Johnson's quirky sympathy for the suppressed or oppressed person was best demonstrated in her unconventional biography of Victorian novelist George Meredith's wife, Mary Ellen. Known as "Lesser Lives," the book has the full and quite Victorian title, "The True History of the First Mrs. Meredith and Other Lesser Lives."
"Many people," she writes in the opening of this book, "have described the Famous Writer presiding at his dinner table, in a clean neck cloth. He is famous; everybody remembers his remarks. He remembers his own remarks, being a writer, and notes them in his diary. We forget that there were other people at the table--a quiet person, now muffled by time, shadowy, whose heart pounded with love, perhaps, or rage, or fear when our writer shuffled in from his study; whose hands, white knuckled, twisted an apron, whose thoughts raced."
For Johnson, the most interesting person at the table was Mary Ellen Peacock Meredith, who died at 40 of renal disease after leaving her husband and being forcibly kept from seeing their son because of what her husband explained to the world as her immoral behavior. "We know a lesser life does not seem lesser to the person who leads one," Johnson wrote. "Lesser Lives" freed up other writers to express this kind of democratic sympathy, in particular Phyllis Rose, whose "Parallel Lives" was a similarly humane study of Victorian marriage.
Johnson took the idea of the importance of those supporting characters into her novels. Her heroines are often constrained and apparently timid women who shed their timidity when faced with something frightening or infuriating. Reacting to reviewers who wondered if the heroine of "The Shadow Knows" might be losing her sanity, Johnson noted: "Female narrators, if they're of a sexual age, of a reproductive age, of an age to have affairs, aren't considered trustworthy. . . . Nonetheless, I write about women of childbearing age, because I like to fly in the face of these prejudices and hope that I can make them authoritative and trustworthy reporters."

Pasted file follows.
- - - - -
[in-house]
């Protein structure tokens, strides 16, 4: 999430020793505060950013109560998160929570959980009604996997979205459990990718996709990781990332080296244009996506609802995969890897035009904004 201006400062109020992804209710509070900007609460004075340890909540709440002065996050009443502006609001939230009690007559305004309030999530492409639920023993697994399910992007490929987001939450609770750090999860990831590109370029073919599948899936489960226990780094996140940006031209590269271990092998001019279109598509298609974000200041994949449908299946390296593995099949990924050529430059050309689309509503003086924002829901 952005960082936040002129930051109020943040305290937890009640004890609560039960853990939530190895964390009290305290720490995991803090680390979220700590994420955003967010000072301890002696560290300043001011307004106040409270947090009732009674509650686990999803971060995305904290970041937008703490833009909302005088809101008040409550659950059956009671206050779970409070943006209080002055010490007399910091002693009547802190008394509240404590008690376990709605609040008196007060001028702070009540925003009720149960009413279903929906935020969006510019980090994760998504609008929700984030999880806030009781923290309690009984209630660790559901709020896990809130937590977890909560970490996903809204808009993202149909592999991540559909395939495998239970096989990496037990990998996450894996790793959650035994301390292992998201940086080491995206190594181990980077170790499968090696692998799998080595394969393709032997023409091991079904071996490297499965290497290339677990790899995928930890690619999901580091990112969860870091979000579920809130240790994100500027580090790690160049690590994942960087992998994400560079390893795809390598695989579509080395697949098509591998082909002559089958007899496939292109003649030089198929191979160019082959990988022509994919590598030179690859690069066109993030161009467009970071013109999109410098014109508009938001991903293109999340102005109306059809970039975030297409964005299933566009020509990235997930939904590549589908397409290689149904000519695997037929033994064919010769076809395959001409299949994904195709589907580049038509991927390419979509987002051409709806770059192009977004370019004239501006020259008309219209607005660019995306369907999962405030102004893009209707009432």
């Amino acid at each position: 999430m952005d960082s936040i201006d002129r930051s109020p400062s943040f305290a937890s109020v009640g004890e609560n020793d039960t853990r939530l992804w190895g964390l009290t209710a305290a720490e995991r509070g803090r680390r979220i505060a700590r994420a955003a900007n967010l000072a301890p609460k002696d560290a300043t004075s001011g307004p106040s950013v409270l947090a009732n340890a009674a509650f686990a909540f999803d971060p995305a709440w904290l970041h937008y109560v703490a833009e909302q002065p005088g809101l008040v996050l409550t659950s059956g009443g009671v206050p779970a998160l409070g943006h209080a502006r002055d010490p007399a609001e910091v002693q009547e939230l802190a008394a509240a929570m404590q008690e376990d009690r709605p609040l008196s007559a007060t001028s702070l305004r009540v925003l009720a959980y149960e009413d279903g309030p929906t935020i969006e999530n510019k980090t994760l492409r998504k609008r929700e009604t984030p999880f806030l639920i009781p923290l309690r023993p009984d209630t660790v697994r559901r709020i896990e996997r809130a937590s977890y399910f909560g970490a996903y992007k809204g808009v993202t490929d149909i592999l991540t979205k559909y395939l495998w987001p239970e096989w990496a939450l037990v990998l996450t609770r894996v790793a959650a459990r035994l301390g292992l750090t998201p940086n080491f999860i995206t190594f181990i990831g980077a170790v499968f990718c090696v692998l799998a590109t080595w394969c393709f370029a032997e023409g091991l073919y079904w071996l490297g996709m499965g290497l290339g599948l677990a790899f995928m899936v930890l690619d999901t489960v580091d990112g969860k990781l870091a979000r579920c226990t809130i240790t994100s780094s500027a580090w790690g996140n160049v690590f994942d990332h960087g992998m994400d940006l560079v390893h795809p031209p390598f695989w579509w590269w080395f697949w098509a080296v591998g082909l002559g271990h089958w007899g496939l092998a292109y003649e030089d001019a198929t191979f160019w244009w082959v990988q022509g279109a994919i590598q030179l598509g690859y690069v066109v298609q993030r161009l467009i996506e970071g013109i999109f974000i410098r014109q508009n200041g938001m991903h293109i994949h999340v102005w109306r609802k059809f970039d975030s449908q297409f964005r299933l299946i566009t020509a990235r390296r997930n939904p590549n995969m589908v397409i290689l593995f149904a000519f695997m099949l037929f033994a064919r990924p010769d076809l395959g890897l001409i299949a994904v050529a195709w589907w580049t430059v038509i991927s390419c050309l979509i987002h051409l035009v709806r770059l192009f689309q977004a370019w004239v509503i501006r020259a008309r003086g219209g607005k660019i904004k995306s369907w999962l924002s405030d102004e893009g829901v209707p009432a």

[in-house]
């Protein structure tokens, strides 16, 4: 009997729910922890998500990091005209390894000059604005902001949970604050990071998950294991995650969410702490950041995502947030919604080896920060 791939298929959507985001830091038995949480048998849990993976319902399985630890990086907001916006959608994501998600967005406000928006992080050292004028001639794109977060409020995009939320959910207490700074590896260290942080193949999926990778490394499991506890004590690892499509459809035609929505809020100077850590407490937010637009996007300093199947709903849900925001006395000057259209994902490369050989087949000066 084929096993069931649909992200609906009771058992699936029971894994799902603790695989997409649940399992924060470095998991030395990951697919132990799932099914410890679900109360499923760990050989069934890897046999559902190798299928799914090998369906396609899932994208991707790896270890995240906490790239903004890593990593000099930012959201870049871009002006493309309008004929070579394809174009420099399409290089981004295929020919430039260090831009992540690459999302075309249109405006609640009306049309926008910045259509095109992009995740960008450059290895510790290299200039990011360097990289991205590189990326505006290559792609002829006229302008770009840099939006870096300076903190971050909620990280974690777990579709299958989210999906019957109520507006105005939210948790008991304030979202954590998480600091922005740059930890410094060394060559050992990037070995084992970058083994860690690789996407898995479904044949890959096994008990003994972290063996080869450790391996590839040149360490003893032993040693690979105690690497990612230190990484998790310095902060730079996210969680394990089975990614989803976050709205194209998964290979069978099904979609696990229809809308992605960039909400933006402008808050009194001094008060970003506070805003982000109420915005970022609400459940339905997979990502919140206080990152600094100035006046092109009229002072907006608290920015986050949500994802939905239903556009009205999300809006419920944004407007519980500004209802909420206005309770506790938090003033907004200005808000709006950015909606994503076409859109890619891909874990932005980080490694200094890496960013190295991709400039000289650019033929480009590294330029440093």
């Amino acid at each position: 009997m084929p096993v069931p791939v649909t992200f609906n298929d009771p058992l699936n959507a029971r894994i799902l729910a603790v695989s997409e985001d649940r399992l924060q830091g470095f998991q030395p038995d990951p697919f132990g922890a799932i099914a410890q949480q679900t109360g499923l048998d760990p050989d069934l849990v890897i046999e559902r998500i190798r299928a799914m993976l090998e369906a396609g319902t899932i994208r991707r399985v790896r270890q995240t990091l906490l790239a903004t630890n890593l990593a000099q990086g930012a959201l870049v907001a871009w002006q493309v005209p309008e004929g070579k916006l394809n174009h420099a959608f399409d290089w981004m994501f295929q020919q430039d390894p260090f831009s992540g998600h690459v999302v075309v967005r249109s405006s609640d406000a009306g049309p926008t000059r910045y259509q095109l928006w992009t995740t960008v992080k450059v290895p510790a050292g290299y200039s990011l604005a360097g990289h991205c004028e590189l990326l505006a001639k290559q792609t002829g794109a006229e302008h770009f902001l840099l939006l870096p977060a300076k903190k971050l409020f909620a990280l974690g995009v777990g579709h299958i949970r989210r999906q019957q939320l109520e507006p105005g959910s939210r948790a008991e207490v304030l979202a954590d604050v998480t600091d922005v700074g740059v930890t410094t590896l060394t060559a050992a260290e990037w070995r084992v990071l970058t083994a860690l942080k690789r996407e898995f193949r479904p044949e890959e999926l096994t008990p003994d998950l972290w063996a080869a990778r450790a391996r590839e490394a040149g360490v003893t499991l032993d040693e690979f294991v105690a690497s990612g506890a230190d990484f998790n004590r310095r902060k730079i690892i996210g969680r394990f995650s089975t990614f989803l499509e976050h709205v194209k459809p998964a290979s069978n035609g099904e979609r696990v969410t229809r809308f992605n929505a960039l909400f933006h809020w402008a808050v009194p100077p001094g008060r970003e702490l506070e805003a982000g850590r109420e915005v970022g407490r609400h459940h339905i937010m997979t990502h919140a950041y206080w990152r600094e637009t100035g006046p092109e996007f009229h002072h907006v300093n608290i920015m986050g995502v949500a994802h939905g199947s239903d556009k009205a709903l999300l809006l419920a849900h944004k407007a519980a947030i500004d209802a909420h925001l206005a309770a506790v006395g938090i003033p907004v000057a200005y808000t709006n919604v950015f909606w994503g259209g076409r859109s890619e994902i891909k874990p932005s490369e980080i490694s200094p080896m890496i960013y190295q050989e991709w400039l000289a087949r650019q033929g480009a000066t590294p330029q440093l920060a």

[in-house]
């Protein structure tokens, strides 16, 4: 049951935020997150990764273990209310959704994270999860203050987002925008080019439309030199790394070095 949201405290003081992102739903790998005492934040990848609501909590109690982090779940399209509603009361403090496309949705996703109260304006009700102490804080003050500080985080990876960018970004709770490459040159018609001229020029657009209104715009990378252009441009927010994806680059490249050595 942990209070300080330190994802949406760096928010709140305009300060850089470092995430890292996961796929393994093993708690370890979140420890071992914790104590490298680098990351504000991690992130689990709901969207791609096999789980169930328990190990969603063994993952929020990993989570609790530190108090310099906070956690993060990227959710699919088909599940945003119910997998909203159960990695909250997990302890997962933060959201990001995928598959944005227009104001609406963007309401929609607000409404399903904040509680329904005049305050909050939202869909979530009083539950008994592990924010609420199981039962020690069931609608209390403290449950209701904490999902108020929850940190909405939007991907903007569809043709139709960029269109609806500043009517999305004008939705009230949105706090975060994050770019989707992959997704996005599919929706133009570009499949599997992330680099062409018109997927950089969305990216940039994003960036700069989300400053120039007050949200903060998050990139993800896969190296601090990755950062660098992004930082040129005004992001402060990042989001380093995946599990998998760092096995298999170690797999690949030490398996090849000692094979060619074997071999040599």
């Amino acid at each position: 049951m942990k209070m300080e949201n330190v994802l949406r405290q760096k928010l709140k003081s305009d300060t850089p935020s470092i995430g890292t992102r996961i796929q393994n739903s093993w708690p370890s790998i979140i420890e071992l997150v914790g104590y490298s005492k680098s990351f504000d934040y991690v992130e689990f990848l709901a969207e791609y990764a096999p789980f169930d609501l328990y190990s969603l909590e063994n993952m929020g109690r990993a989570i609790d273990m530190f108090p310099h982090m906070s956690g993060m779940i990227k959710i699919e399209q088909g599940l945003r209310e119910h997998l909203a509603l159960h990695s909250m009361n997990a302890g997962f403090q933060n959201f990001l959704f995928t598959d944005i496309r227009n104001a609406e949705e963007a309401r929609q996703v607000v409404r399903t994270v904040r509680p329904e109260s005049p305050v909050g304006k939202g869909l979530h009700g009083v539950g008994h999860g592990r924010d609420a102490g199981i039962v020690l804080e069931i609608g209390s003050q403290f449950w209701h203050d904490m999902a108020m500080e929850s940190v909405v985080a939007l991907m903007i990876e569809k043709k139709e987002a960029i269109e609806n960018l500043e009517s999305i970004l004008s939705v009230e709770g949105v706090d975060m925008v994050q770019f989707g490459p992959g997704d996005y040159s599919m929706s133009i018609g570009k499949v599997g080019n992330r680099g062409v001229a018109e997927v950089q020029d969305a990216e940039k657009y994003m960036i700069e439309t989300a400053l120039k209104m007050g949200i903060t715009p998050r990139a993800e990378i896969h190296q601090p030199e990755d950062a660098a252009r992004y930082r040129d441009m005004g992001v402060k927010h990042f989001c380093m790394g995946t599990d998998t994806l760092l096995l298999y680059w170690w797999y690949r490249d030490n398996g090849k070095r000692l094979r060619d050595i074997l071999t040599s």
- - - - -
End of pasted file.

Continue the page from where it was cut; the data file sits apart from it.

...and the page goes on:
Johnson's most recent novel, "Health and Happiness," a comedy of manners set in a prestigious San Francisco teaching hospital, puts a Johnson heroine at the mercy of medical authorities. (Johnson's husband, John Murray, is a professor at such a medical center.) A young mother enters the hospital with a minor symptom, is given the wrong medication, nearly dies, and is then given more of the same medication. "Nobody feels worse about it than I do," says an alcoholic surgeon about an even more disastrous case, "but hell, which of us doesn't have a bad day?"
Turning to the front of "Health and Happiness," the reader finds a dedication "to John Murray, who, however, should not be thought responsible for my viewpoint, and to my many other friends who are doctors, with affection and apologies." Affection, yes; apologies, sure. But even this ladylike disclaimer carries a sting and insists on her viewpoint.
Doctor and patient may not, should not, be a relationship of perfect trust. But Johnson doesn't hesitate to present another sacred icon--madonna and infant--in an unsentimental way. In this passage from "The Shadow Knows" she may have found a partial explanation for the behavior of Victorian men like George Meredith, for Saul Bellow and other contemporary greats in their misogynistic moments, and for violent attackers like the one in her novel. The mother of four observes:
"It must be that sometime in his life every little boy baby, rosy in his bath, looking up past the warm, strong arms of his mother into her eyes, one time sees there a strangeness which suddenly reveals to him that she is not him, she is not even like him but is another creature of another race, and however much this terrible recognition may be obscured by subsequent pats, hugs, kisses, coos, years and years of love and encouragement--the terror and isolation of that moment, and the fear of it returning, remain forever."
On Diane Johnson
The Robert Kirsch Award